Right now Oprah’s natural do is making headlines after 16 years of weaved, wigged or pressed covers. What I don’t get is why this is such a big deal when most of us have seen Oprah rock the summer corn rows in addition to showing the world her completely au natural self three years ago. But her hair journey has been well received similar to Oscar nominee Viola Davis. Acceptance and approbation. The complete opposite of the racist and asinine comments hurled at a funky fresh fro’ed out Lil’ Mama.
Clearly our Black female celebs and their hair are held to a higher standard than we even hold ourselves. Example, when I received my August issue of Essence last month I thumbed through it and eventually read the cover article on Nia Long. But my my attempt at a mindless escape into futility was rudely interrupted by a pull quote from the actress.
“I’m in my forties, postbaby and I’m thinner than I’ve been in years. I have more energy than I could have imagined. The last step will be letting my hair go natural. That’s when you’ll know I’m free.”
I read that statement and all I could think was what does it mean to be natural. Furthermore, is it only by being natural that freedom is obtained?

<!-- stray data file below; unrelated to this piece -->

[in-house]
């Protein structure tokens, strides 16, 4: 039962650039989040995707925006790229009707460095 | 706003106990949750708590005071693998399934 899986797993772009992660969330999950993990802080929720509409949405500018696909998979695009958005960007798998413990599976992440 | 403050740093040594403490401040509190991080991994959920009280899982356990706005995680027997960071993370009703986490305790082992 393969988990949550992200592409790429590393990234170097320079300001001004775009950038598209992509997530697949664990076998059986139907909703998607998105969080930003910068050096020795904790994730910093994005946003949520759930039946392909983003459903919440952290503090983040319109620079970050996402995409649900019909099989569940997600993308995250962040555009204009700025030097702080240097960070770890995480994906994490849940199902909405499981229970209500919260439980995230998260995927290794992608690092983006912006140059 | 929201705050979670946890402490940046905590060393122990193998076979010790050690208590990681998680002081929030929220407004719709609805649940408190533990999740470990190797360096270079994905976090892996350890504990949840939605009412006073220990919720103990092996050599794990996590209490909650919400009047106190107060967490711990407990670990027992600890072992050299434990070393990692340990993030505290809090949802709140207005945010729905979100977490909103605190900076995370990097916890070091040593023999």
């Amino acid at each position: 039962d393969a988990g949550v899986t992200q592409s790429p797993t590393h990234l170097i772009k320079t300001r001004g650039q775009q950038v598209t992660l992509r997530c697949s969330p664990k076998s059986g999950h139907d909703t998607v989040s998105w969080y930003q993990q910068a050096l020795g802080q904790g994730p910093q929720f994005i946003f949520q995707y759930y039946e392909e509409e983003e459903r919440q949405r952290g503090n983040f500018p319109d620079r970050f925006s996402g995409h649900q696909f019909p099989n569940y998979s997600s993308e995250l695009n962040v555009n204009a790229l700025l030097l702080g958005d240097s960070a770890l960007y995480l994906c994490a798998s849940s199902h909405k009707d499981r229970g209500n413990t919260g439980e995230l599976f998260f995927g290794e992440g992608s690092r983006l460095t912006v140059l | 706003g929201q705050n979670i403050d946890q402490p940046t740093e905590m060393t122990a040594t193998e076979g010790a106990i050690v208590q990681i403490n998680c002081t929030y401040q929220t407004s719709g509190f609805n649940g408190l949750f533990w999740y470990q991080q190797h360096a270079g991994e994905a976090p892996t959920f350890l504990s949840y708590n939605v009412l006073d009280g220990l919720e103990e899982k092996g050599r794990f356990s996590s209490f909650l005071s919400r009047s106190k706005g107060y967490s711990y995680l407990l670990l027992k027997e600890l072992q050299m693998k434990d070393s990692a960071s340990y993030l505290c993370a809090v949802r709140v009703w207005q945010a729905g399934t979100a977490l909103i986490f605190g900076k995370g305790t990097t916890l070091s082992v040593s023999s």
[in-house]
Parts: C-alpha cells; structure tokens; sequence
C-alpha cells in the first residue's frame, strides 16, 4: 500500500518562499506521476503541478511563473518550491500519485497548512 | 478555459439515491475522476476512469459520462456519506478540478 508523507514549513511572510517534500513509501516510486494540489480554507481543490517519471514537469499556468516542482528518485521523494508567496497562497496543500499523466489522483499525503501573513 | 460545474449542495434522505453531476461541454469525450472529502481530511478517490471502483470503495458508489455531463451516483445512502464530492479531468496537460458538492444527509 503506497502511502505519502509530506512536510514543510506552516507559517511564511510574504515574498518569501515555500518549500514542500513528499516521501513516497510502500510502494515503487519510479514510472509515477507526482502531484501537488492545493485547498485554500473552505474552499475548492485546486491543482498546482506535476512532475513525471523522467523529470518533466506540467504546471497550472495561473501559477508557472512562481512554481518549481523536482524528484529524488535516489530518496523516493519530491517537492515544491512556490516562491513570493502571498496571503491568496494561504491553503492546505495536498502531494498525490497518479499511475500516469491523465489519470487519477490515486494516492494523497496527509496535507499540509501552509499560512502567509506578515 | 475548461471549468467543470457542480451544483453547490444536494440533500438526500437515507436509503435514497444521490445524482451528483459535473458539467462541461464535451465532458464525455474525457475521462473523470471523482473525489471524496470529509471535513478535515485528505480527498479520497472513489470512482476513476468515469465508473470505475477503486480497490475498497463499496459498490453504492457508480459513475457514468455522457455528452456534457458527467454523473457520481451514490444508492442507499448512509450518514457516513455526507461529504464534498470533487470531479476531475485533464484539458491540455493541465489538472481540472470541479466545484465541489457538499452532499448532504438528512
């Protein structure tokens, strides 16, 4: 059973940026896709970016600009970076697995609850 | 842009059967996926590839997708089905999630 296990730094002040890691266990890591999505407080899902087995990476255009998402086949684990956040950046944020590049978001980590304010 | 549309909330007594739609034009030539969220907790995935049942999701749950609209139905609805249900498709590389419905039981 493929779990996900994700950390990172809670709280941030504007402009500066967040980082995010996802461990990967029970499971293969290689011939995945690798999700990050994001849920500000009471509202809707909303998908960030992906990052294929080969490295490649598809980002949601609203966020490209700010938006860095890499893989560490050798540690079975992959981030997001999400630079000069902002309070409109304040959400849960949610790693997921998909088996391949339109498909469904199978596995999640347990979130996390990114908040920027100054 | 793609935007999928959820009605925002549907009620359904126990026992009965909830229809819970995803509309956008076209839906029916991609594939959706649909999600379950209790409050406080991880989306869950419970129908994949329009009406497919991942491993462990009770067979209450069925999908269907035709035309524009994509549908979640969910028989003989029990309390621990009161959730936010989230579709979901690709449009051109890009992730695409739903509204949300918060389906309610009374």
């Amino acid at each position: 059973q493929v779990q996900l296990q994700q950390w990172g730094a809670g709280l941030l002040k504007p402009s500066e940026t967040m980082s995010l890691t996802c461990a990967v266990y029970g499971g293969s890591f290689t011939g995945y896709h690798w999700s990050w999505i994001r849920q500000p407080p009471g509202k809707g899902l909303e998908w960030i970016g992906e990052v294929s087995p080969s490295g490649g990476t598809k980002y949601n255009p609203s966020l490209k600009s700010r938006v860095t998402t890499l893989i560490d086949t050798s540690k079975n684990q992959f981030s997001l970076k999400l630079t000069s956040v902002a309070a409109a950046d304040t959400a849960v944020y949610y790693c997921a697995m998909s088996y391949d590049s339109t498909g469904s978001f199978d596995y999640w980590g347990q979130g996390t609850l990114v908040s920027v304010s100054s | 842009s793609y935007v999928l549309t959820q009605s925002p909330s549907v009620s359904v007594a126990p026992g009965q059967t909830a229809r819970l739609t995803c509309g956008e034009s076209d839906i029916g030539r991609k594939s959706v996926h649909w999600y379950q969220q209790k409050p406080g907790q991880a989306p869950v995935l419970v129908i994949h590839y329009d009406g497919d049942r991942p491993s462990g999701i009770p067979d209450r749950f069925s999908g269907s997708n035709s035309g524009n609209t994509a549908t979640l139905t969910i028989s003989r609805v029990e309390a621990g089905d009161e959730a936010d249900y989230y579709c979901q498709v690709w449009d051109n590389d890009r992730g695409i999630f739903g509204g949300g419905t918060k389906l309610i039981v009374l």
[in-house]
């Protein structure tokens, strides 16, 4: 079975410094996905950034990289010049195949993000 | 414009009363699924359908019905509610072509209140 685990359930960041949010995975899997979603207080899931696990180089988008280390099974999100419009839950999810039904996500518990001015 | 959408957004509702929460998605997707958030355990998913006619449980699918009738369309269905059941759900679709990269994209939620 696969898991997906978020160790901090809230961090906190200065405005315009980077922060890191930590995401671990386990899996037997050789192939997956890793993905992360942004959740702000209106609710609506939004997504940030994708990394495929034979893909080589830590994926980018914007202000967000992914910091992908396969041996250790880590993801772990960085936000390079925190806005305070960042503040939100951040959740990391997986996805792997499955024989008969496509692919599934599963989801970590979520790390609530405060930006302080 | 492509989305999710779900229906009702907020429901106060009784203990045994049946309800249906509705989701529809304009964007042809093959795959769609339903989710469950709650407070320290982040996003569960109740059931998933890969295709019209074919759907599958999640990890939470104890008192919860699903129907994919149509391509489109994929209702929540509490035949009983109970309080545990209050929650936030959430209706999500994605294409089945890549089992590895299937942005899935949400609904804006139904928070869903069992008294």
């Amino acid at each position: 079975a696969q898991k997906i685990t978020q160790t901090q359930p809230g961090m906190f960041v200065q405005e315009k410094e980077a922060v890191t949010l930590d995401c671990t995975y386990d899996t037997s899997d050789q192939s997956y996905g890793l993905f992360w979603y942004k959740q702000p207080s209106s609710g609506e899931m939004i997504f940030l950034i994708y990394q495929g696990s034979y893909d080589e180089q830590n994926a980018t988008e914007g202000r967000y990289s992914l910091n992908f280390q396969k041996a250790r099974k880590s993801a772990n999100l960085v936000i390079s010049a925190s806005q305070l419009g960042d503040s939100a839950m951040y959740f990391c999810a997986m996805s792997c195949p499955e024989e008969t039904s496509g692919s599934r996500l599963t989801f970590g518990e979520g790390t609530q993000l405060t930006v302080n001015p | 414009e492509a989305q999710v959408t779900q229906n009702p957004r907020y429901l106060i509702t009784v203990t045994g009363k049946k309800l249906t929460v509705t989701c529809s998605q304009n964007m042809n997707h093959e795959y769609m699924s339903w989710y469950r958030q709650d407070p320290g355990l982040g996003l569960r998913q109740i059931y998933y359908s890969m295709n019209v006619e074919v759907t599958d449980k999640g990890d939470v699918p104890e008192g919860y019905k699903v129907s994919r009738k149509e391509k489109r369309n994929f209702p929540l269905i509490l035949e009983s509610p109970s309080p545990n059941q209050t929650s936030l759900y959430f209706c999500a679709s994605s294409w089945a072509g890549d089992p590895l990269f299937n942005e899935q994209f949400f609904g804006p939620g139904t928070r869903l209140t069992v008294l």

Nia Long may not have meant to insert herself into a natural hair battle but this comment and her 2009 appearance in Chris Rock’s Good Hair just raises my curiosity about Ms. Long’s own natural hair journey and why she feels like some other women of color that natural hair is freedom.
I haven’t had a relaxer since the week before I got married this May. I’m still deciding if I want to go natural again or do something else. As I continue to decide I am now rocking thin box braids so I don’t look like who did it and why with an increasingly dry natural looking pin up. I must say seven hours sitting between the propped up knees of four heavy handed African women is not freedom. Neither is picking through a mass of tangled kinky curls after washing and deep conditioning and attempting a twist out. Freedom is not chemical burns or cocoa butter lathered skin burns after not holding your ear far down enough for the hot comb or chi to pass through uninterrupted by flesh. To me freedom is the ability to wear whatever hair style you choose without receiving grief from anyone; Black, Brown, White Male or Female.
Every hair style has its perks. Every hair style has its problems. Every hair style will evoke memories for some of slavery, plantations, a conjured image of a mad Madame C.J. Walker, pickaninnies and mammies in do rags, cover girls, and video models, actresses and singers, Stepford Wives, the First Lady and the former Secretary of State. Whether you’re as natural as Maya Angelou and Toni Morrison, as versatile in natural style as Solange or as current and fluent in the latest and greatest from India matters not.What matters most is how you feel about your style and knowing whatever someone else’s perception the way your coif is kept doesn’t mean anything outside of the choice you’ve made in the way to rock your hair.
What perceptions do you make about natural, relaxed, pressed, weaved or braided hair?
Staff Writer; Nikesha Leeper